The boxing program at the Friedberg JCC is the undisputed heavyweight champion in Oceanside, and has taken off during the past year under the leadership of North Merrick resident Steve Solomon.
The JCC offers three boxing classes — a class for those with special needs, another for those with Parkinson’s disease and a third for the general population. When the JCC was looking for a boxing coach, Solomon was recommended for the position after he worked with a family’s autistic child.
Laura Santelli, who moved to Oceanside from New Orleans this year, brings her son, Nick, a 27-year-old with special needs, to the JCC to box every week.
“I thought he would like it, and he loves it,” Santelli said. “My friend is an ex-boxer, and she would box with (Nick) for exercise, so he liked it.”
Solomon, 64, boasts many years of boxing on Long Island, dating back to when he was a student at East Meadow High School. He often visited Echo Park, in West Hempstead, to take part in a boxing program run by the late Arthur Mercante Sr., one of the sport’s best-known referees, who worked the first heavyweight championship between Muhammad Ali and Joe Frazier in 1971, as well as other title bouts.
Mercante took Solomon to the New York Sports Club for charity events that Mercante organized. From there, Solomon got involved in the Golden Gloves, which promotes amateur boxing around the county, and other big tournaments. Even in his 60s, he still competes in masters amateur tournaments.
Solomon began teaching kids to box years ago, at the Nassau Police Boys Club, which is now known as the Police Activity League, or PAL.
Solomon attended the C.W. Post Campus of Long Island University for his undergraduate studies, studying health and phys. ed., and did postgraduate work at Adelphi University. He began teaching in 1989, in the Meadowbrook Alternative Program in the Bellmore-Merrick Central School District. Then he was hired as a part-time health teacher at Hewlett High School, where he built a weight training gym for students.
After working in several districts, including Garden City’s St. Paul’s School and Holy Child Academy in Westbury, Solomon settled in the Uniondale School District for 30 years, mainly teaching special-needs students health and phys. ed. He said he has always had a passion for helping the special-needs and disabled populations, and believes that grew out of watching his aunt cope with multiple sclerosis. The Uniondale High School principal knew of Solomon’s boxing background, and suggested that he create a boxing program for the school’s special needs students.
“Nobody cared about those kids,” Solomon recalled. “They had nothing for those kids to do, and it was unfair to them. I told the athletic director, ‘I should work with these kids.’”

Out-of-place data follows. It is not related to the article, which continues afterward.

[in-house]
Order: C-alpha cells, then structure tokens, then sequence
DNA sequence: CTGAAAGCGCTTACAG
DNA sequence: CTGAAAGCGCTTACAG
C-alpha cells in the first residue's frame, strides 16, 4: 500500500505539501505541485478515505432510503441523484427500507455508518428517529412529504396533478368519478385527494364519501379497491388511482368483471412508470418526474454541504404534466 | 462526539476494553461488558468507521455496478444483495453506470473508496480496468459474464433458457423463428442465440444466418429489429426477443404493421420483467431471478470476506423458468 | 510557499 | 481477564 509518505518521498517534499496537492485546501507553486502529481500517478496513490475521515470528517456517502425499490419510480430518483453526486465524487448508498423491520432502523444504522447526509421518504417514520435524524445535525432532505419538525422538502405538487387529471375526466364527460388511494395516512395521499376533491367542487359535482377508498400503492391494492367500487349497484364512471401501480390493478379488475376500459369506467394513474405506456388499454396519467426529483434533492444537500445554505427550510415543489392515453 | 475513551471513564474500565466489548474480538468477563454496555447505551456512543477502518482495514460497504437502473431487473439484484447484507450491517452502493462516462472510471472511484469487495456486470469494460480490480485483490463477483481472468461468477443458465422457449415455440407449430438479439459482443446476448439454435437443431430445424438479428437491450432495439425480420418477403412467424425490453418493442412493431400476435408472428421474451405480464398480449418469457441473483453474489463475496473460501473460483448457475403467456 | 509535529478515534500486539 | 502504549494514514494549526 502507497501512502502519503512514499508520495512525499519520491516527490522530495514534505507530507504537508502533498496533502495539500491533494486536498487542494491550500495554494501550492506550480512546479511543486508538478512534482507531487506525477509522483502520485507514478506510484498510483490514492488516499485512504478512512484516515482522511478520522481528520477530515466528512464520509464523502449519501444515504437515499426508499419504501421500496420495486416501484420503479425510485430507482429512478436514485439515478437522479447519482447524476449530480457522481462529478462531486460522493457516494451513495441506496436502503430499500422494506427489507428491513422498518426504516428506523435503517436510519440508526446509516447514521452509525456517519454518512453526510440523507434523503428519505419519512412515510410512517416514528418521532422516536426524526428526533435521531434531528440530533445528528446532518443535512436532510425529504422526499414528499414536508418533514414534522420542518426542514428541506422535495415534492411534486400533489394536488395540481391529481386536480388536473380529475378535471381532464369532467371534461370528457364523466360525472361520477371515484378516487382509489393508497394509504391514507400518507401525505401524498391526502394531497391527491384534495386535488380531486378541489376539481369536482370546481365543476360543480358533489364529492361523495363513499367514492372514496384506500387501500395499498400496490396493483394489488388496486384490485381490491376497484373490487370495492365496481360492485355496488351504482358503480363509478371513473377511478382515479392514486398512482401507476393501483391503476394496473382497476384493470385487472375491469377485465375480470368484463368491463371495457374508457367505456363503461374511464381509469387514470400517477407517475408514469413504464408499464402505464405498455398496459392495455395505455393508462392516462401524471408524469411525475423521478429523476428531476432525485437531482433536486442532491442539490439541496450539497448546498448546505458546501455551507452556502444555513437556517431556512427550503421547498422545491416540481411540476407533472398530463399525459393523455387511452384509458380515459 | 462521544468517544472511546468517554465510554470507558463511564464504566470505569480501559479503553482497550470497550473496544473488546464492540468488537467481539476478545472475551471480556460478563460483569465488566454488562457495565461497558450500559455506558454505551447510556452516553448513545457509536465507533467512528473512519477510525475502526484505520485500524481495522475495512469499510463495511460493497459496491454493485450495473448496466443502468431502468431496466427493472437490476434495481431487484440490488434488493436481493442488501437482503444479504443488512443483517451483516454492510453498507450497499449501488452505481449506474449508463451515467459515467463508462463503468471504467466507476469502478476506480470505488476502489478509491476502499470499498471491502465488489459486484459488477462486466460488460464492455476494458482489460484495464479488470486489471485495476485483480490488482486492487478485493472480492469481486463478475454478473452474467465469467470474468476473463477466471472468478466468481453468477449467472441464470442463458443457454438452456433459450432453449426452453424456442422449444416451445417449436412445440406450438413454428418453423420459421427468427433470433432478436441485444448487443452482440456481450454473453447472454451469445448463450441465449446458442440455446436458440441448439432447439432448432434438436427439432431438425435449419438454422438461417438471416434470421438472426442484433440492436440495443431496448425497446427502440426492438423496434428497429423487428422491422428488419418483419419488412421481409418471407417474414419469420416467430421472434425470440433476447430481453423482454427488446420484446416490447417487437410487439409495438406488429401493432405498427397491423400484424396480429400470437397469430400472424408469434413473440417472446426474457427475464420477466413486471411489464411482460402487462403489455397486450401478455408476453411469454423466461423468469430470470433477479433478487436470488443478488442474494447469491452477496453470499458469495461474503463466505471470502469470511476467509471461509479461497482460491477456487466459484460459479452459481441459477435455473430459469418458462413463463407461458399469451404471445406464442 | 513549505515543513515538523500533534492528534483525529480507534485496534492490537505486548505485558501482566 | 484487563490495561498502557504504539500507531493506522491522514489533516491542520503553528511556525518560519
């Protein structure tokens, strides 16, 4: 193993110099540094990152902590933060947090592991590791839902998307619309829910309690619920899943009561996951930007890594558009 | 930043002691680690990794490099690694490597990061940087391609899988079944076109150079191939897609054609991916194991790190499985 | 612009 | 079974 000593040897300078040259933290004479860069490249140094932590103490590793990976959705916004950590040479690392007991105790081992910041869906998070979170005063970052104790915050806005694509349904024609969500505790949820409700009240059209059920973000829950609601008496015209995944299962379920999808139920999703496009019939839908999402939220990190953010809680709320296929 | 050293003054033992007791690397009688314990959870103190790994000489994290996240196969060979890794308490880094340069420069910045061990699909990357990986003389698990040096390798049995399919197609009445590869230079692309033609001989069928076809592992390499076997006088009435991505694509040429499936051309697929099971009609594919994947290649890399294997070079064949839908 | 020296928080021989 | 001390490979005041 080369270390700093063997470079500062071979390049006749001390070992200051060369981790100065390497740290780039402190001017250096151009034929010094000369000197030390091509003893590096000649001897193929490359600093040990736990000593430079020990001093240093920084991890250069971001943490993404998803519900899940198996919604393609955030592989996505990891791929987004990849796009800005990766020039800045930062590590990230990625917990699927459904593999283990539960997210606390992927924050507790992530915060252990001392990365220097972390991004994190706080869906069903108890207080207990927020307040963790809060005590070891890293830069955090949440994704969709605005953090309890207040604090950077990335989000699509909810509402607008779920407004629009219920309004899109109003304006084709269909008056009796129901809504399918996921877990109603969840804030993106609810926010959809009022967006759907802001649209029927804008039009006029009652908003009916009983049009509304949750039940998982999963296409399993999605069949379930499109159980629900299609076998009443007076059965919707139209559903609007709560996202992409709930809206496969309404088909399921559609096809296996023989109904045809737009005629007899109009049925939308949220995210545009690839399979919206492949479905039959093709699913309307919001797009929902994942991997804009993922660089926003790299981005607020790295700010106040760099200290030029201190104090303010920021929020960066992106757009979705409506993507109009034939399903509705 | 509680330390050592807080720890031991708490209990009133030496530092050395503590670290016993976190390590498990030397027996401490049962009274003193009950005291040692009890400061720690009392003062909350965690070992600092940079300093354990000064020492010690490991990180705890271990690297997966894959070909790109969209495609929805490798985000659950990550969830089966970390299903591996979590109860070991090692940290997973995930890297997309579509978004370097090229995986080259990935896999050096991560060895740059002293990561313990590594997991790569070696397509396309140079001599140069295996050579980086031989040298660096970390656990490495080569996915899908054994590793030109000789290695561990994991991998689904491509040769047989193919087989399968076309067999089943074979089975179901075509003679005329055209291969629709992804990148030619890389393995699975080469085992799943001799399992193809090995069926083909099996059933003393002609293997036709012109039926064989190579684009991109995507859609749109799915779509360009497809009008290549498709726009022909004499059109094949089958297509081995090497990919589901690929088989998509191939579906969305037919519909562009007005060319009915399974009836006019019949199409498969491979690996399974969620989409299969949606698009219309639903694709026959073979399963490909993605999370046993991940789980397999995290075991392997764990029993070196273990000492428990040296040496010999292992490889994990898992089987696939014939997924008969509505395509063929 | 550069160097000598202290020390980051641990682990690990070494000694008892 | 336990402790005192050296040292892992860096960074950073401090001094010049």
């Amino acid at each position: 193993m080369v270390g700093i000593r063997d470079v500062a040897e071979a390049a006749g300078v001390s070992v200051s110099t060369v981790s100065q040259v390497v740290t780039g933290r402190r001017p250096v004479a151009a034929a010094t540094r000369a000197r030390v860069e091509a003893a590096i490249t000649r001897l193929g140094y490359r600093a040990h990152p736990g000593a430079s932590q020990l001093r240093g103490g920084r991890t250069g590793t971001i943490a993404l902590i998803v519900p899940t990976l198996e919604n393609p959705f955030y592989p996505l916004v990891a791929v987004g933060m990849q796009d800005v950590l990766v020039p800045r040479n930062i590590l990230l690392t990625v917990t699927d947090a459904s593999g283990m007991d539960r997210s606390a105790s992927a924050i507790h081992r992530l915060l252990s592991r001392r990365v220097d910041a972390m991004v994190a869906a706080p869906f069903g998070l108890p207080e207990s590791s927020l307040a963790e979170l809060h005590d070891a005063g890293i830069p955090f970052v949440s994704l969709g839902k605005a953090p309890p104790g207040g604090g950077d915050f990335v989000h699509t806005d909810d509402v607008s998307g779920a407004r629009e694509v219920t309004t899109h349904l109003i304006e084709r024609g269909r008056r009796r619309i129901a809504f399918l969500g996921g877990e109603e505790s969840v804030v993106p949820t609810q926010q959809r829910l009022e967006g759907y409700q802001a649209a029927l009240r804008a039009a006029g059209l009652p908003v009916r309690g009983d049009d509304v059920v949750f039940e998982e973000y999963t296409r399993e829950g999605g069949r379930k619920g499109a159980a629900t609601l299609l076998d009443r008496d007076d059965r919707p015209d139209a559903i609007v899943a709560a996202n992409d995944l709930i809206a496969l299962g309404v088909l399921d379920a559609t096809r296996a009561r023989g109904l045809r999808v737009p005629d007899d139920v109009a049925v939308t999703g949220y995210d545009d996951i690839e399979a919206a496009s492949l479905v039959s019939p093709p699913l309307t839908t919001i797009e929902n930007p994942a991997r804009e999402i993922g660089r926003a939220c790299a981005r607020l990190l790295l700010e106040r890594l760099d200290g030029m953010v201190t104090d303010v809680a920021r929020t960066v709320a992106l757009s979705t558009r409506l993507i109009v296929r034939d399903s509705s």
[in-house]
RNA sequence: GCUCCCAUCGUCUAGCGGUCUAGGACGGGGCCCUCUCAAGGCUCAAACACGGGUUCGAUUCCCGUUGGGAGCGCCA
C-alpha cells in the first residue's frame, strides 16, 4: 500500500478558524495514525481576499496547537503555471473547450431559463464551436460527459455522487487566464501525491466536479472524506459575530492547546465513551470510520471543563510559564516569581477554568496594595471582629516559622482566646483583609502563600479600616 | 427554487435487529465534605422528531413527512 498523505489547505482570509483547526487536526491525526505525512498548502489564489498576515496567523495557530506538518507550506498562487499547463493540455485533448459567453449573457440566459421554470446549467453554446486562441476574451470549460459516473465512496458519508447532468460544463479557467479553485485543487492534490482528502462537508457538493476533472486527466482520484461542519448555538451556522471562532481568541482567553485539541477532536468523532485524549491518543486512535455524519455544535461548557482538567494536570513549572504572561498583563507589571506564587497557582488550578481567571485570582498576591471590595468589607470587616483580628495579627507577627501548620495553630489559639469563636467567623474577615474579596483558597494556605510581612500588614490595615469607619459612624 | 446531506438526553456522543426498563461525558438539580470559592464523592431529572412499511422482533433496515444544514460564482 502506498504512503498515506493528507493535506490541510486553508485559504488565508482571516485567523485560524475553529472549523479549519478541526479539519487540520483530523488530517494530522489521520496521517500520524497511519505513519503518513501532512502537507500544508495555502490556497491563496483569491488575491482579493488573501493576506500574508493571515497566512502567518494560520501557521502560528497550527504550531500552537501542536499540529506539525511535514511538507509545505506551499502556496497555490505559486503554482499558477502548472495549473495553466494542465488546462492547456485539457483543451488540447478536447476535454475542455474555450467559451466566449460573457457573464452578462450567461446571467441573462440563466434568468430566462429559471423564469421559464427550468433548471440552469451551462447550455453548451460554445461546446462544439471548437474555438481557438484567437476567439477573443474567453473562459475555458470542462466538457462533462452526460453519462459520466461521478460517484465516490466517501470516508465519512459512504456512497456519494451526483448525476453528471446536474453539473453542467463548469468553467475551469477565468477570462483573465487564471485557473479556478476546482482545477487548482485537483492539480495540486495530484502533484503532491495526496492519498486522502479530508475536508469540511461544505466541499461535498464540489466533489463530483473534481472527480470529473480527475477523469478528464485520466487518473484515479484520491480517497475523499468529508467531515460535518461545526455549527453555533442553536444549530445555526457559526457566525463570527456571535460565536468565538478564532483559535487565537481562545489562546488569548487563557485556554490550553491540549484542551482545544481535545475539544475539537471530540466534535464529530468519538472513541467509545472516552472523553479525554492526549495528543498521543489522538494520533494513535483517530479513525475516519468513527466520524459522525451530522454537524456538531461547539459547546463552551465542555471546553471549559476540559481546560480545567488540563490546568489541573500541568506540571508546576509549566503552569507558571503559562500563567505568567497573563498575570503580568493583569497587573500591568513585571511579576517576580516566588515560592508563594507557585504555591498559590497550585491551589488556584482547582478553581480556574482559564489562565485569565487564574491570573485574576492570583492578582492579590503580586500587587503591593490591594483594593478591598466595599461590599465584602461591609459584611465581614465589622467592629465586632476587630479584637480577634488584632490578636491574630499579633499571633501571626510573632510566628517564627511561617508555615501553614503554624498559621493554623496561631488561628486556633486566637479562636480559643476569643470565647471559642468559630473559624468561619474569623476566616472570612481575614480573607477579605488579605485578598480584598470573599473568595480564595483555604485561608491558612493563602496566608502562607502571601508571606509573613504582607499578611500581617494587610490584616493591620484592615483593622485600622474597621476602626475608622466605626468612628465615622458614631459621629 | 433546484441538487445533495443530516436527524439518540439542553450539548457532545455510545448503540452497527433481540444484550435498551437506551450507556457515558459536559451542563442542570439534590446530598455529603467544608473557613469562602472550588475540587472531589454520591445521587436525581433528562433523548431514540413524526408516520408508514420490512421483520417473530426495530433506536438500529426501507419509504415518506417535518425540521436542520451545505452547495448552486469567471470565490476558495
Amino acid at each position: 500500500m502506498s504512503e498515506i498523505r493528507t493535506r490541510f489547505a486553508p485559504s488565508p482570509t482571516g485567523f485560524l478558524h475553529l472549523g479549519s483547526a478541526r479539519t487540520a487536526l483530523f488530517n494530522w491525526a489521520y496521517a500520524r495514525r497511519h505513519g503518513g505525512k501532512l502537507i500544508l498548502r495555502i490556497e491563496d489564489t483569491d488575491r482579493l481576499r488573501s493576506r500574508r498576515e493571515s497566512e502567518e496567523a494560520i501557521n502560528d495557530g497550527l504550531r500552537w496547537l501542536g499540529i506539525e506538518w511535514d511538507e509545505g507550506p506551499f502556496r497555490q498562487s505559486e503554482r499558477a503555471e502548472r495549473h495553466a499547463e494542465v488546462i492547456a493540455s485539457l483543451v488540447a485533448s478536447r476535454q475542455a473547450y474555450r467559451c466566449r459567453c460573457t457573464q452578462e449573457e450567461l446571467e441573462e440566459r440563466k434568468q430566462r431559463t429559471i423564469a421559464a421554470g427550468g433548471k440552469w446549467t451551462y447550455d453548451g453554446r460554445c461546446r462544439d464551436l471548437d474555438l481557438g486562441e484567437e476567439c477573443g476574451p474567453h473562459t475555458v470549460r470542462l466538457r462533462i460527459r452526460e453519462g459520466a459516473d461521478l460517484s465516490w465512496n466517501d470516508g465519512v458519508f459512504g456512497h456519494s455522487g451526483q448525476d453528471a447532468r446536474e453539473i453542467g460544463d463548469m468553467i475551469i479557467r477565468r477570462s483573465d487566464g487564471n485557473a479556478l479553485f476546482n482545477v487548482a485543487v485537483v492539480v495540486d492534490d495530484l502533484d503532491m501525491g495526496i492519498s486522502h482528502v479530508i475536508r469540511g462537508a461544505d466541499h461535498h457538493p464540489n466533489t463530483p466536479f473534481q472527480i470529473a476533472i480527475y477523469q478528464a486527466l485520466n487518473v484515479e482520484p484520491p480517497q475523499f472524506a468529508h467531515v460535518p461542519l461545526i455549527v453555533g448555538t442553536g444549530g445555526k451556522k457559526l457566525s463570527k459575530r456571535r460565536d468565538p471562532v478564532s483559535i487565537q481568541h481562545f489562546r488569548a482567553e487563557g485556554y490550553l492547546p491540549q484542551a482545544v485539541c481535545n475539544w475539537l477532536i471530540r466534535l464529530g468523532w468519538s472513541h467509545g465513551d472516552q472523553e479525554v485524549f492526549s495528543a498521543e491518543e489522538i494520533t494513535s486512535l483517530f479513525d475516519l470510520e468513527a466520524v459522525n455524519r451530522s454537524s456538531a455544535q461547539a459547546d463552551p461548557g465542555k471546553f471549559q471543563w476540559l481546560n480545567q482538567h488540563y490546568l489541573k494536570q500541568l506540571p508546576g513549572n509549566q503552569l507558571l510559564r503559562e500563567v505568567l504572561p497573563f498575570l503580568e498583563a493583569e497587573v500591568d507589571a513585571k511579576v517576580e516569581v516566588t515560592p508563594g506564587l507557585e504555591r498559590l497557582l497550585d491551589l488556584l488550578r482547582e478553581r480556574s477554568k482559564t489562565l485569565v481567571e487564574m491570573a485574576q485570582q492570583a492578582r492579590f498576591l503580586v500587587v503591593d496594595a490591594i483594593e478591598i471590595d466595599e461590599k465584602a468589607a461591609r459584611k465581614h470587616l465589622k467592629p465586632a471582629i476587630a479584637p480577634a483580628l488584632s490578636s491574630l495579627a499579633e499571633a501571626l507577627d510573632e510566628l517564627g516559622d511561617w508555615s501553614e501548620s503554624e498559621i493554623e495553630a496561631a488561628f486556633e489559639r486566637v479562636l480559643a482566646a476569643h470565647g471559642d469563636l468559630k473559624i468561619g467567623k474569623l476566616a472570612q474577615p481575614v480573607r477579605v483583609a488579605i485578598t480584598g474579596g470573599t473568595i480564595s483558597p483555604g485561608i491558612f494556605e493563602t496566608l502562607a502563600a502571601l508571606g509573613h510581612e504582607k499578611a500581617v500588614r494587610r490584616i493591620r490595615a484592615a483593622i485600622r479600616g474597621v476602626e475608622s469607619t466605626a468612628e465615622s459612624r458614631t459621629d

Solomon introduced boxing to middle school gym classes, and built a boxing gym at the school. He organized boxing tournaments for the school as well as charities, to help them raise money for organizations such as the Make-A-Wish Foundation. Solomon also took special-needs kids to the Empire State Games, Olympic-style competitions for amateur athletes from around the state.
The success of his programs motivated Solomon to reach out to other kids, who were troubled and getting involved in street gangs. For Solomon, it was about giving children a chance to turn their lives around.
“I told the school, ‘Give me all the kids you give up on,’” Solomon said. “‘You’ve got violence in the hall every day. I’m going to stop that.’ I took it as a challenge. I knew kids were less likely to fight if they got more confident in themselves. The school never could understand that until I gave these kids a chance. I have a lot of faith, and if you do the right thing, God shines a light on you.”
Solomon ran an after-school boxing program for all students and a program for those with special needs during the day.
He retired from teaching five years ago, and his success has now transitioned smoothly to the JCC. Cyrus Vaseghi has been bringing his son, Christian, to one of Solomon’s boxing classes for the past six months, and praised the program.
“It’s not about fighting,” Vaseghi said. “It’s about exercise.”
Solomon brings his enthusiasm for the sport home with him, and periodically hosts a backyard boxing party at his home in North Merrick with retired fighters. Boxing, he said, has helped him immensely throughout his life, and he still has students who thank him for his teaching, even years after he retired from Uniondale.
When it comes to teaching boxing to disabled or special needs people, Solomon said, adapting is everything. “They may call them special, but they just have a disability, and you just work around it,” he said. “Some kids can’t move that well. I’ve had kids in wheelchairs. I work around it. Parkinson’s, work around it. I found with kids, it’s best I try to be the same way, and not let them think there's something different about them, ’cause they’re not different.”